Rowers adore challenges. They drive their legs and walk through them, leaving self-doubt, laziness, and weakness scrambling in their wake, while racing for the finish line. Self-proclaimed masochists, rowers live to push themselves through barriers, through pain, misery, and challenges, and to push themselves past what they previously believed they believed they could do. Rowers want more. They want to get better.
They want to be the fastest.
This is a blog about our daily workouts, rants, wishes, goals, and pretty pictures of the sport we love. Mostly singles.
Two female rowers.
Names: Anju and Lauren. Soph and Junior, respectively.
Pacific Rowing Club, Bay Area reppin'
Rowing since September 2010
Freak of nature frosh/best friend ever: http://rowersworld.tumblr.com/
I’m going to repost what she wrote about this photo on facebook too because it was really lovely.
I got up at sunrise today to take pictures of Meg’s memorial. I didn’t know Meg. I’m not sure why her story has affected me so deeply…maybe because I’m also a mom of young children, maybe because I’m also a runner. But I’ve been unable to get her story…her family…her babies…out of my mind.
So, I stood there this morning, with a lump in my throat, snapping pictures of one of the most powerful images I’ve ever photographed. As I did, a man stopped his car and got out and stood with me. He asked me if I knew her. I said no. We stood in silence together. After a minute, I asked him if he knew her…..he said, “Yes. She was my wife.”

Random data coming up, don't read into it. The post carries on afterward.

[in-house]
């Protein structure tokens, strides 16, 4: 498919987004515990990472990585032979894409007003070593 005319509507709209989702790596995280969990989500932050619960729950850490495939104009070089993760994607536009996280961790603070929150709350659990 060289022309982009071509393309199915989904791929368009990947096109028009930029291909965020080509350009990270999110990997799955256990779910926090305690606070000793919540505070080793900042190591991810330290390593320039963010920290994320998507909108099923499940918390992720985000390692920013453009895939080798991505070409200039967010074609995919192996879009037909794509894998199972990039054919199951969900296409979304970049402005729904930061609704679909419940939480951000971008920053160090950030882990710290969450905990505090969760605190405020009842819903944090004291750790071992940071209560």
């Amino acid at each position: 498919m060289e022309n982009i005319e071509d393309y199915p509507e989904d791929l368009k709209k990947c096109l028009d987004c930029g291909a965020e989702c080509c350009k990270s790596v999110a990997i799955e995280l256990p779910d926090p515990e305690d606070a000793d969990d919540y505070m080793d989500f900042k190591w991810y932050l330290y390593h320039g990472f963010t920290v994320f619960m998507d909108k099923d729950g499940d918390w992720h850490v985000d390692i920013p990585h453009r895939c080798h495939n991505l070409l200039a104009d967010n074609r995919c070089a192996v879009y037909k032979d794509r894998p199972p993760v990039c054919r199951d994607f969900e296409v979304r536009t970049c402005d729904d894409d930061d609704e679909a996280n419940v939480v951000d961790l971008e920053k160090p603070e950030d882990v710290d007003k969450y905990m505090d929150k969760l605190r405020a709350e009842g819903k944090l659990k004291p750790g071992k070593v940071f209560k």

I’m not sure what I said to him after that, I stood there crying, fumbling over my words, unable to find the right things to say. He was very kind. He told me what he was doing that morning and that he just stopped to thank me.
On the way home, I thought about all the things I’d wished I’d said to him. I wish I could have impressed upon him how utterly sorry I am for his loss, how I feel physically ill when I think about those children having to grow up without their mom, how angry I am about the unfairness of it all. I wish I could have spoken encouraging or uplifting words to him. But I didn’t. Maybe I didn’t need to.
Maybe all I really needed to say was thank you, Mr. Menzies. Thank you for stopping to speak to me. Thank you for letting all of us in. Thank you for sharing your wife with us, her life and her legacy. Meg has touched so many, inspired so many, and reminded every one of us of the preciousness of life. One of the things you said this morning was that you wish she was here to see all of this. When I look at this photograph, I get the feeling that, in a way, she was